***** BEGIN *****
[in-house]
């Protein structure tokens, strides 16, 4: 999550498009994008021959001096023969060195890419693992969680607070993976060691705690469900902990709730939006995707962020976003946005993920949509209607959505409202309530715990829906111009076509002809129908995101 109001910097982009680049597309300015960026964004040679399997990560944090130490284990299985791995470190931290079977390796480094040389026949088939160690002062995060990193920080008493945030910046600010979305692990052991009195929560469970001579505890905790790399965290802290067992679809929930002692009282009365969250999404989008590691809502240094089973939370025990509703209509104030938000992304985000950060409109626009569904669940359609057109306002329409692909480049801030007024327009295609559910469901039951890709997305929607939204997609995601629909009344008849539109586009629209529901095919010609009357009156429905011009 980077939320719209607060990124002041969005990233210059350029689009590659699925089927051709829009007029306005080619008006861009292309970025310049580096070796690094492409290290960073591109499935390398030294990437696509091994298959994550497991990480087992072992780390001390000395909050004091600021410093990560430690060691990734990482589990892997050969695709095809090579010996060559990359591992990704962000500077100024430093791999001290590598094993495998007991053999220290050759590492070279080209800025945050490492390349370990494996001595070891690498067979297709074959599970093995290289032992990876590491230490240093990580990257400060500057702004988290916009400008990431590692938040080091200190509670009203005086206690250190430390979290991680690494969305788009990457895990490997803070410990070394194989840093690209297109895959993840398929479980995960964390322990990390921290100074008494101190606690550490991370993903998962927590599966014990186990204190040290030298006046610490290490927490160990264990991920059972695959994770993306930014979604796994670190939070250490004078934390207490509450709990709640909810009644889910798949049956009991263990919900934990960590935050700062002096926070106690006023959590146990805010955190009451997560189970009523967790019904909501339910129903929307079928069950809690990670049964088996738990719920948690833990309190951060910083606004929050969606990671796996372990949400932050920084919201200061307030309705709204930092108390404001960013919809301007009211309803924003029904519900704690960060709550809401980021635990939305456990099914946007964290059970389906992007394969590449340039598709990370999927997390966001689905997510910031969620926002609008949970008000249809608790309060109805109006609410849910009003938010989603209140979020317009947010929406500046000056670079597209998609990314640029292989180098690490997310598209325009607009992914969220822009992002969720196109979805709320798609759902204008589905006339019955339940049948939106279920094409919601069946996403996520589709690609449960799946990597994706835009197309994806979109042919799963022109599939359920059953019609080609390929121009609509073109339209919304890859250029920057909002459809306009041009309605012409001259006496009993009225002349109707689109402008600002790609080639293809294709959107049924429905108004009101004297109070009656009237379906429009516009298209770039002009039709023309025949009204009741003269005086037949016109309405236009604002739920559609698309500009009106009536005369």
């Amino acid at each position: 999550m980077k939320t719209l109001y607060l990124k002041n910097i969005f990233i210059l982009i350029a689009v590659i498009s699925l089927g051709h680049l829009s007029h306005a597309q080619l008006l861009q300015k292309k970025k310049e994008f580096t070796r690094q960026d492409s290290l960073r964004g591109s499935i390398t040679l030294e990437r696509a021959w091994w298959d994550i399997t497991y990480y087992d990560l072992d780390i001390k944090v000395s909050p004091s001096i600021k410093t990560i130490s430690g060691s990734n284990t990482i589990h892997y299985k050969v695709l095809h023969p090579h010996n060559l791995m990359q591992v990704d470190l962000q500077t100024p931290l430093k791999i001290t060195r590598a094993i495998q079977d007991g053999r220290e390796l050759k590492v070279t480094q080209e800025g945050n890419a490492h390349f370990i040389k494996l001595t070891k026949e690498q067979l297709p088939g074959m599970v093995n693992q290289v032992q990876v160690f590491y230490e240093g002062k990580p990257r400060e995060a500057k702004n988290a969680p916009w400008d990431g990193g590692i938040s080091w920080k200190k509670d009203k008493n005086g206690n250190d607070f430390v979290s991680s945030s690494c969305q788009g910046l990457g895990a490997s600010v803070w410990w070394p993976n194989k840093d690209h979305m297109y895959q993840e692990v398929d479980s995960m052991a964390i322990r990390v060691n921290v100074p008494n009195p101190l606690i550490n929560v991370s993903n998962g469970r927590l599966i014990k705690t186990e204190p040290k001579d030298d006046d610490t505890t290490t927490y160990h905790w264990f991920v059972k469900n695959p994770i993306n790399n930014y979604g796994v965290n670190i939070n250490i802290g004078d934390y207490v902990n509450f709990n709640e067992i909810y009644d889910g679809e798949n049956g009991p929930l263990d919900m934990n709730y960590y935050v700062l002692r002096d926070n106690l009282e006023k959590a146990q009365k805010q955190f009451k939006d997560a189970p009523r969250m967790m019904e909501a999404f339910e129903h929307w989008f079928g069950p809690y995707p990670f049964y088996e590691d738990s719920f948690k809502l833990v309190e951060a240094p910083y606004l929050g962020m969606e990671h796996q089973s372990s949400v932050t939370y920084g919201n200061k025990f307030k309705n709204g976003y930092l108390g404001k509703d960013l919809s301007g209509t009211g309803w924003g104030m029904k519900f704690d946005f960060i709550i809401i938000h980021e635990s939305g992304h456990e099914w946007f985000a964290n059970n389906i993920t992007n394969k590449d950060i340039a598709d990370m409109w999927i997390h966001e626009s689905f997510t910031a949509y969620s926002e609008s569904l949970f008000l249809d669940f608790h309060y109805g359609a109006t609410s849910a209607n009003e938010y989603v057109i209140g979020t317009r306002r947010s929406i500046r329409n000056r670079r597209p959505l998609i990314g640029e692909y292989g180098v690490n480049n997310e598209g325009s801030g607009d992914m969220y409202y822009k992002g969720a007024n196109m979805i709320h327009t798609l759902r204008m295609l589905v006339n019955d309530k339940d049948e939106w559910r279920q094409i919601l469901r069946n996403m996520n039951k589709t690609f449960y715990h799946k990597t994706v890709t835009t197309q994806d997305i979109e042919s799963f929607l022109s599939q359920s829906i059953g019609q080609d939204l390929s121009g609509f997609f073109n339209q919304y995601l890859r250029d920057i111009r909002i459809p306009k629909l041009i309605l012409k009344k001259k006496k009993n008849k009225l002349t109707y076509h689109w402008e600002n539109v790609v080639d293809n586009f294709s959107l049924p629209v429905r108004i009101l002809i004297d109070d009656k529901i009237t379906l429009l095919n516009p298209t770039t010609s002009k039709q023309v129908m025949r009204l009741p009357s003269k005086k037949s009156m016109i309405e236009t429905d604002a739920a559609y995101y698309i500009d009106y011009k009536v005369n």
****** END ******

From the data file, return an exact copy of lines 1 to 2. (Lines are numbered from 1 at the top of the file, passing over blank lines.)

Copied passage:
[in-house]
């Protein structure tokens, strides 16, 4: 999550498009994008021959001096023969060195890419693992969680607070993976060691705690469900902990709730939006995707962020976003946005993920949509209607959505409202309530715990829906111009076509002809129908995101 109001910097982009680049597309300015960026964004040679399997990560944090130490284990299985791995470190931290079977390796480094040389026949088939160690002062995060990193920080008493945030910046600010979305692990052991009195929560469970001579505890905790790399965290802290067992679809929930002692009282009365969250999404989008590691809502240094089973939370025990509703209509104030938000992304985000950060409109626009569904669940359609057109306002329409692909480049801030007024327009295609559910469901039951890709997305929607939204997609995601629909009344008849539109586009629209529901095919010609009357009156429905011009 980077939320719209607060990124002041969005990233210059350029689009590659699925089927051709829009007029306005080619008006861009292309970025310049580096070796690094492409290290960073591109499935390398030294990437696509091994298959994550497991990480087992072992780390001390000395909050004091600021410093990560430690060691990734990482589990892997050969695709095809090579010996060559990359591992990704962000500077100024430093791999001290590598094993495998007991053999220290050759590492070279080209800025945050490492390349370990494996001595070891690498067979297709074959599970093995290289032992990876590491230490240093990580990257400060500057702004988290916009400008990431590692938040080091200190509670009203005086206690250190430390979290991680690494969305788009990457895990490997803070410990070394194989840093690209297109895959993840398929479980995960964390322990990390921290100074008494101190606690550490991370993903998962927590599966014990186990204190040290030298006046610490290490927490160990264990991920059972695959994770993306930014979604796994670190939070250490004078934390207490509450709990709640909810009644889910798949049956009991263990919900934990960590935050700062002096926070106690006023959590146990805010955190009451997560189970009523967790019904909501339910129903929307079928069950809690990670049964088996738990719920948690833990309190951060910083606004929050969606990671796996372990949400932050920084919201200061307030309705709204930092108390404001960013919809301007009211309803924003029904519900704690960060709550809401980021635990939305456990099914946007964290059970389906992007394969590449340039598709990370999927997390966001689905997510910031969620926002609008949970008000249809608790309060109805109006609410849910009003938010989603209140979020317009947010929406500046000056670079597209998609990314640029292989180098690490997310598209325009607009992914969220822009992002969720196109979805709320798609759902204008589905006339019955339940049948939106279920094409919601069946996403996520589709690609449960799946990597994706835009197309994806979109042919799963022109599939359920059953019609080609390929121009609509073109339209919304890859250029920057909002459809306009041009309605012409001259006496009993009225002349109707689109402008600002790609080639293809294709959107049924429905108004009101004297109070009656009237379906429009516009298209770039002009039709023309025949009204009741003269005086037949016109309405236009604002739920559609698309500009009106009536005369």